Why Don't I Feel Normal? Perinatal Mood and Anxiety Disorders
Perinatal Mood and Anxiety Disorders are also called PMADs. These affect up to 80% of newly postpartum women. These disorders include Postpartum Anxiety, Postpartum Depression, Postpartum OCD, and Postpartum Psychosis. Any of these diagnoses could potentially lead a new mother to harm herself, her child or other loved ones around her. Why are you not hearing about them? Simple.
There is a stigma surrounding mental illness.
PMADs are often dismissed as hormones, overreacting or "normal". Many times we see older sisters, more experienced moms, or even grandmothers coming in and saying, "Oh, that's normal." What they don't understand is it's not normal.
While it is common, it's not normal.
Postpartum Anxiety is a psychological disorder wherein a large amount of anxiety interferes with one's ability to live, work, and take care of themselves. The symptoms of Postpartum Anxiety (PPA) could include intrusive thoughts, inability to sleep, and irritability. Oftentimes the worry stems from nothing at all. It has actually been found to be more common than Postpartum Depression. Treatment could include talk therapy, psychotherapy, medication, diet and lifestyle changes. These are things that need to be addressed with a therapist and or a doctor. While lifestyle and diet changes can help, different levels of anxiety need different things.
Postpartum Depression is a feeling of severe despondency that occurs after the birth of a child. Typically it is brought on by a combination of hormone changes, exhaustion, and the general changes surrounding birth. Symptoms include tiredness, suicidal thoughts, suicidal tendencies, general loss of interest in things that were once interesting, inability to think clearly, and lower sex drive. Postpartum Depression (PPD) is typically what people think of when they hear the word "postpartum". Those who are experiencing PPD often have feelings of despair or hopelessness. Treatments include the same as PPA, including talk therapy, psychotherapy, medication, diet and lifestyle changes.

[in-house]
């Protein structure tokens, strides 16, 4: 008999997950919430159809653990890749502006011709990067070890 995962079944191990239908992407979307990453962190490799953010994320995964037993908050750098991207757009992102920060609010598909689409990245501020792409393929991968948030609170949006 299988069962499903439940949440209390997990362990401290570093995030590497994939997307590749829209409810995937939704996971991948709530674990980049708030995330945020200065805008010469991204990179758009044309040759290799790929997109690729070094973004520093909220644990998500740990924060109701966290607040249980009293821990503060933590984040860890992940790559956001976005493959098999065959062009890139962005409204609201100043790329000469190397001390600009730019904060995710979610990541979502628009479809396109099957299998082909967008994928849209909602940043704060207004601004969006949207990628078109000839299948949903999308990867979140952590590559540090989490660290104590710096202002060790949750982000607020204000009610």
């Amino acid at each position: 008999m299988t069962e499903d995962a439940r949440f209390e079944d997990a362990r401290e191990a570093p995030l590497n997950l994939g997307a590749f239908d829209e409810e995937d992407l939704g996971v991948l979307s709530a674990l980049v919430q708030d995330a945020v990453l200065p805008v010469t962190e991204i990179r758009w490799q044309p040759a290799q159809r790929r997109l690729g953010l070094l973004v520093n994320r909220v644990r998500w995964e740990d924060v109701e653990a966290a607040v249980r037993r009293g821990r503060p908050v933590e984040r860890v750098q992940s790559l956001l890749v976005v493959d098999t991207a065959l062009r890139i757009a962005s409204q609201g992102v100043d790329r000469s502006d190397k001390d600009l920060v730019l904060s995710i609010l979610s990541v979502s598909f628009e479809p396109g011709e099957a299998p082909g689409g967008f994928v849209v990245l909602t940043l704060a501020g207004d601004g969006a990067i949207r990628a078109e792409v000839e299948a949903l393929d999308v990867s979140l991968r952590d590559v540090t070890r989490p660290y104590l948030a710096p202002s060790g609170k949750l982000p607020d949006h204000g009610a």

Postpartum OCD presents in less than 3% of postpartum women and is fairly rare. The onset is rapid and often includes intrusive thinking. Obsessive Compulsive Disorder could look like washing hands 3 times before you touch a baby every single time, washing baby many times a day to ensure there are no germs on them, or even putting things in a certain order because it feels safe. While it is quite common for new mothers to wash hands more frequently or be worried about cleanliness, PPOCD impacts and interferes with one's life. Treatments include Cognitave Behavioral Therapy (CBT) and sometimes medication.
Postpartum psychosis occurs when a woman has a break with reality. Oftentimes it presents itself with hallucinations, paranoia thoughts, dangerous action. If Postpartum Psychosis is suspected the only treatment is emergency treatment. Get her to an emergency room as soon as possible. Postpartum Psychosis can be a danger to her life as well as her baby's life and every other person in her path. It's not something that can be ridden out or waited on. It's vital she is seen quickly.
Need Help? Begin Here.
Postpartum Support International and Postpartum Progress offer online resources nationwide. In our area the Postpartum Resource Center is a good place to begin. Meeka Centimano is a well respected counselor in our area who specializes in newly postpartum mothers.
PMADs come with a debilitating stigma but they are also debilitating illnesses in and of themselves. It's important that we as friends and families pay attention and look for the warning signs of Perinatal Mood and Anxiety Disorders. It really and truly could be life and death. There is help. It does get better and there is no shame in reaching out for the help that is important to your life and your baby's life.